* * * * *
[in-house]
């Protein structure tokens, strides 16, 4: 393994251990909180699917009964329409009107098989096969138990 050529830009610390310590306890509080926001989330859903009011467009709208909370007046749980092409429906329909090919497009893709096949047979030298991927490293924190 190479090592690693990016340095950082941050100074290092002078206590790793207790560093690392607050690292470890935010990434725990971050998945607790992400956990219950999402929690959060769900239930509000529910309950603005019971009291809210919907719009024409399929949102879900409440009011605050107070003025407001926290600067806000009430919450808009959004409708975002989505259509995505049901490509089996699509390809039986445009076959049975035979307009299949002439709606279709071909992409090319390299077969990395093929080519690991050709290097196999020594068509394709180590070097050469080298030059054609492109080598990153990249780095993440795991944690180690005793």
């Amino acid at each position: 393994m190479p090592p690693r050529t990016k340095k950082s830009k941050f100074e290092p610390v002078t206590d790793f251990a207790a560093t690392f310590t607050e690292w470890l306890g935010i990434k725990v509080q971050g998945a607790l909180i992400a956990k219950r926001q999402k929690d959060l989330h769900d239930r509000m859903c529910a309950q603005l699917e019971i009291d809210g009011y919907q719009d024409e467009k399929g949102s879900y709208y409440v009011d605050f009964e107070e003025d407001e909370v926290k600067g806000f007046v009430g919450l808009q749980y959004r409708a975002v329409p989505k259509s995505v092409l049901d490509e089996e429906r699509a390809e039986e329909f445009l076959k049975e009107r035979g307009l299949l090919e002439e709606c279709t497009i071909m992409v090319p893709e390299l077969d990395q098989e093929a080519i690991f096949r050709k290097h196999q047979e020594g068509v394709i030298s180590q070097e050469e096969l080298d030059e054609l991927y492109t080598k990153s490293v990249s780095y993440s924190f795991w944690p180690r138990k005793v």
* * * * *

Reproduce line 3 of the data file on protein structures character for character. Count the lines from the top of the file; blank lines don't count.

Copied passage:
């Amino acid at each position: 393994m190479p090592p690693r050529t990016k340095k950082s830009k941050f100074e290092p610390v002078t206590d790793f251990a207790a560093t690392f310590t607050e690292w470890l306890g935010i990434k725990v509080q971050g998945a607790l909180i992400a956990k219950r926001q999402k929690d959060l989330h769900d239930r509000m859903c529910a309950q603005l699917e019971i009291d809210g009011y919907q719009d024409e467009k399929g949102s879900y709208y409440v009011d605050f009964e107070e003025d407001e909370v926290k600067g806000f007046v009430g919450l808009q749980y959004r409708a975002v329409p989505k259509s995505v092409l049901d490509e089996e429906r699509a390809e039986e329909f445009l076959k049975e009107r035979g307009l299949l090919e002439e709606c279709t497009i071909m992409v090319p893709e390299l077969d990395q098989e093929a080519i690991f096949r050709k290097h196999q047979e020594g068509v394709i030298s180590q070097e050469e096969l080298d030059e054609l991927y492109t080598k990153s490293v990249s780095y993440s924190f795991w944690p180690r138990k005793v």